Kathy Frates loves beauty, Kathy Frates loves dramatic decorating. But she’s also someone who loves the elegance of “tone on tone” She achieved that with our Raised Plaster Frilly Acanthus Stencil
At the staircase in her home, there was a blank wall. Not a fitting place for a simple painting, but screaming for something wonderfully ornamental.
So she plastered the design and then painted over it with rich, chocolate paint.
All I can say is “Wow!”. This wall changed instantly from plain to beautifully elegant!
Simply painting over a raised stencil design gives you the look of embossed wallpaper. (You know, that highly expensive stuff!). So give it a try. Whether it’s on walls, furniture or ceilings, you’ll be amazed at the results!
Teri Chappel loves updated and modern and being the creative woman she is, she did a bang up job decorating this wall to achieve just that!
Using our Raised Plaster Stacked Stone Stencil, Teri used common joint compound with the stencil to create the stone wall. Joint compound dries pure white so there’s no need for painting or adding color to the compound in this case. Just be sure to pre-paint your wall the color you want the stone grout to be. In this case, the wall was pre-painted gray first.
What a perfect background to the adorable safety pin wall hangings!
When I moved in to my home in New Mexico in 2013, it became a new adventure in turning this plain home in to “My” home.
The kitchen was the first that just had to be improved. And you know me, it’s done with paint, stain and plaster!
It was the typical “boring” kitchen with construction grade cabinets, laminate counters and white linoleum floor (which I hated!).
I first decided to stain the cabinets, which I did with Minwax Polyshades. What cool stuff! All I was required to do was to scuff the old finish on the cabinets before applying the Polyshades.
I’ve always really loved dark wood furniture and cabinets (they just look so rich!), so I chose the “Espresso” color in Polyshades. I hated the first coat! It just didn’t seem to cover well and I thought to myself: “Why didn’t I do a test board?”. I always do a test board! (OK, almost always). But the second coat came out spectacular and I was on a roll!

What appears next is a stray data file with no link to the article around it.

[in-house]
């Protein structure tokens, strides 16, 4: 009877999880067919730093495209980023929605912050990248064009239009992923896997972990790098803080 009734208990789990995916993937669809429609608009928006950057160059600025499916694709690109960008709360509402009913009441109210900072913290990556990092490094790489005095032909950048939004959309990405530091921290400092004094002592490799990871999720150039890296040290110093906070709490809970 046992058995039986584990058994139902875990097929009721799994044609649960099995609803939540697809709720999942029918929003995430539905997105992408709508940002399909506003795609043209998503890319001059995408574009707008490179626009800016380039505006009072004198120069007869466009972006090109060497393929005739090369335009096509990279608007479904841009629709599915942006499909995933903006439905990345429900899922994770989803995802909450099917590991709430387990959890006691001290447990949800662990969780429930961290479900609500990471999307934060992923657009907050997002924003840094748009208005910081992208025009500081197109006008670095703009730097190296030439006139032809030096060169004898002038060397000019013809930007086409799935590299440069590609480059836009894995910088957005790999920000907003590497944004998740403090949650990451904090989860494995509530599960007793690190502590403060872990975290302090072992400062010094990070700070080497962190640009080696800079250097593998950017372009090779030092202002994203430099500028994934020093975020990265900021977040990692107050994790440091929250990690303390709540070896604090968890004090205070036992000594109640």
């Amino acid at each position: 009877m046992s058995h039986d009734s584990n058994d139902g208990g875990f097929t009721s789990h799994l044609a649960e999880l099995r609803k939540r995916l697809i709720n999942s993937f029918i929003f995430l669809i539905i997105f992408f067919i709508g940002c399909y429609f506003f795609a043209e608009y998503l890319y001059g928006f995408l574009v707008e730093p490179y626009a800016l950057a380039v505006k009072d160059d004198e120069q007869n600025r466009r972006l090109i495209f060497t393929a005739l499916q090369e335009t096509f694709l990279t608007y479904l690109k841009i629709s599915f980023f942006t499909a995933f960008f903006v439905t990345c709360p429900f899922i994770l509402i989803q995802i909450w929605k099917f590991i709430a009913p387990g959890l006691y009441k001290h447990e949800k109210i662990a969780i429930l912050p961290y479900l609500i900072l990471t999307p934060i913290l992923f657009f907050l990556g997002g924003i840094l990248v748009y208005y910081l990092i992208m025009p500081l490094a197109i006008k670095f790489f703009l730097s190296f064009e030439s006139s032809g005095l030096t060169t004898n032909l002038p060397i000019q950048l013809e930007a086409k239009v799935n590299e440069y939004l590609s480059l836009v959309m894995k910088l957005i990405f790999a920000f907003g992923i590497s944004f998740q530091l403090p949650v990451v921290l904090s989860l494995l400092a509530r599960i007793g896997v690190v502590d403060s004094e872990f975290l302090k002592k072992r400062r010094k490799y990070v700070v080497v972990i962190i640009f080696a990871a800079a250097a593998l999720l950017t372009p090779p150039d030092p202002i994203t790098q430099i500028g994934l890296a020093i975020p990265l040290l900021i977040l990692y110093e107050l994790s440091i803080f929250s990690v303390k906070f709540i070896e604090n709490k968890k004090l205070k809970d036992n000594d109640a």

Next came the counter tops. Until the day I can install real granite, it’s faux finish to the rescue! They look positively REAL and here’s how I did it:
First, clean, sand and prime the counter tops (protect the wall, sink and faucet with tape).
I randomly sponge black paint on to the counter top.
Sponge on a rust brown paint color then blot gently with a chip brush to blend and help make sure you get paint in to corners.
I added faux rust lines, (blending slightly) and larger, deep gray spots that were also blended. These little tricks make your faux granite look like real granite!
4 coats of polycrylic in gloss sheen gave it that pretty granite “shine” and protects the new finish.
Now, the last thing I had to do was to change those floors! Mind you, at some point, I’m putting in hard woods, but again, until that happens, it’s paint to the rescue!
I’ve always hated white linoleum! It’s not only totally boring, it also shows every spec of dirt, every droplet from your coffee cup and I was mopping constantly!
Start with a squeakee clean floor then prime it with premium primer. I taped off a large rectangle in the center and using Behrs Porch and Floor Paint, I first rolled it with a cream color, then sponged on a darker brown. Blend, blend, Blend!
I pulled up the tape and then re-added to the inside of the rectangle to protect it. I now reversed the colors on the outer border. I painted it the darker brown then sponge painted the cream color over it. Again, blend really well.
I used the same Raised Plaster Palisades border stencil with just paint to create a pretty little border on the inside of the lighter rectangle. This really brought a unique look to the floor.
With the kitchen project done, I can let out a sigh, knowing “I can live with this!”. It’s beautiful and though it’s not “high end” finishes, it sure looks like it!